These gestures were most likely not simply groundwork to please Mr. Radjab, nor an effort to create a false impression of pro-Circassianism simply for the Third Congress. Rather, they are likely to be a reward for the restraint showed by the council in early 1989. At that time the Georgians tried to disenfranchise the Abkhazian minority of the Abkhazian ASSR, which is administered by the Georgian SSR. Serious fighting ensued and the Abkhazians appealed to their kinsmen, the Circassians, to come to their aid. Many young Circassian men wanted to do precisely this, but were dissuaded by the elders of the Adyghe Khasa. This proved to be a wise decision, for the fighting stopped after a few months, and an uneasy truce was set in place. Abkhazian institutions, such as the University and the Academy of Sciences, were completely severed from their Georgian counterparts. Circassian participation in this conflict would only have exacerbated matters and brought further Georgians, Swans, and others into the battle against the Abkhazians. The prudence of the AdyghÈ Council was not lost upon Moscow.

The Third Congress of the Adyghe International Council was held from the 18th to the 20th of May this year in Nalchik. Delegates from Turkey, Holland, Germany, three US Circassian societies, and the three Soviet regions attended. The Syrian delegation was denied exit visas at the last minute, but the Circassians of Syria were represented nonetheless, by people who happened to be outside of Syria at the time and who volunteered their services when they learned of the fate of their compatriots. By the substitution rules of the Second Congress, these people were recognised as a lawful delegation. Despite the small number of formal delegates attendance at the Congress was so large that it had to be held in the local stadium. Buses were used to transport the delegates and visitors from their accommodations to the stadium. The Voice of America broadcast the proceedings throughout the Caucasus, but despite some efforts by the BBC no Western media coverage was obtained. Still true to their tradition of reticence the Circassians had not yet exploited the modern media.

One of the first orders of business, and in some ways one of the most interesting, was a change of name for the Council. The Abkhazians had sent delegates to the Congress, seeking to have their plight under the Georgians recognised. As a gesture toward this end, the Circassians voted to change their name from The International Adyghe Council to The International Cherkess Council. All the Circassians, and the few remaining Ubykhs, call themselves 'Adyghe'. The Abazas and Abkhazians are 'Apswa'. 'Cherkess,' a name applied to the Circassians by others, has, however, become for the Circassians themselves a cover term that embraces not only them but all the displaced peoples of the Caucasus. In this simple change of name the Circassians elevated their society above its former basis of ethnic aspiration to include all Caucasic peoples who have suffered displacement, including their kinsmen the Abkhazians as well as Daghestanis. As one Circassian told me "We are all 'Cherkess;' we have all suffered the same."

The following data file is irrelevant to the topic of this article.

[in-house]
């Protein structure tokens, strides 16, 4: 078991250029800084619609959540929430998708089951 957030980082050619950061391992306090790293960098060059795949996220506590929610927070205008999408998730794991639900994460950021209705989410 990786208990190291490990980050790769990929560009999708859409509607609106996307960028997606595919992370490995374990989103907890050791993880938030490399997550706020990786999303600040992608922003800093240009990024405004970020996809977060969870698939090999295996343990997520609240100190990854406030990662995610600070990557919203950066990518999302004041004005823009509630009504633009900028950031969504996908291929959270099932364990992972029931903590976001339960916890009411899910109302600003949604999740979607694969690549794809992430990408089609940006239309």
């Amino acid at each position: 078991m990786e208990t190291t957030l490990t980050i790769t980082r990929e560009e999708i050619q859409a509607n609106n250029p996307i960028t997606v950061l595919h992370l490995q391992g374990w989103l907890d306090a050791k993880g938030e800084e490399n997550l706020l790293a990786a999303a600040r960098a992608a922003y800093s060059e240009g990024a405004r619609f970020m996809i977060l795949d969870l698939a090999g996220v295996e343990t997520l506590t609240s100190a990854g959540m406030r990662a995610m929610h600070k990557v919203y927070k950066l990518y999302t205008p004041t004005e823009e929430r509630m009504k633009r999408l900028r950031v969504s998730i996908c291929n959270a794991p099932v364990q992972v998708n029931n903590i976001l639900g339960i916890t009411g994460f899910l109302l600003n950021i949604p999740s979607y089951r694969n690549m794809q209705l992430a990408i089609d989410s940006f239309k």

In fact there is a shared assumption among the Circassians and Abkhazians, an assumption that is reinforced by promises made by the Soviet authorities, that the upgrading of the various Circassian administrative units is only a first step toward the eventual establishment of a North Caucasian SSR, a resurrection of an old republic that had a fleeting existence after the Russian Revolution. This prospective republic would enjoy a special federated status with the Russian one, but would otherwise have control of its affairs, leaving only defence, transportation and the post to the control of the Moscow federal centre. The dream of repatriation has now taken on the detailed prospect of building a new nation within the Soviet federation.

The Details of Repatriation

The Soviet authorities readily granted the International Cherkess Council the right to have its members repatriated to their homeland. Many areas in the northern Caucasus are underpopulated and under developed, particularly the region around Maikop. Both Soviets and Circassians envision the initial influx of Circassians and others as building new suburbs or farms in and around this city. A first influx of between ten and twenty families is sought as a trial immigration. These people would be able to bring in their wealth and to retain it. Further, should they wish to leave, they shall be free to do so and to take their wealth with them. It is hoped that these immigrants will come from all social strata and that they shall serve not only as new workers and farmers, but that they shall also bring with them expertise in trade, manufacture, science and agriculture.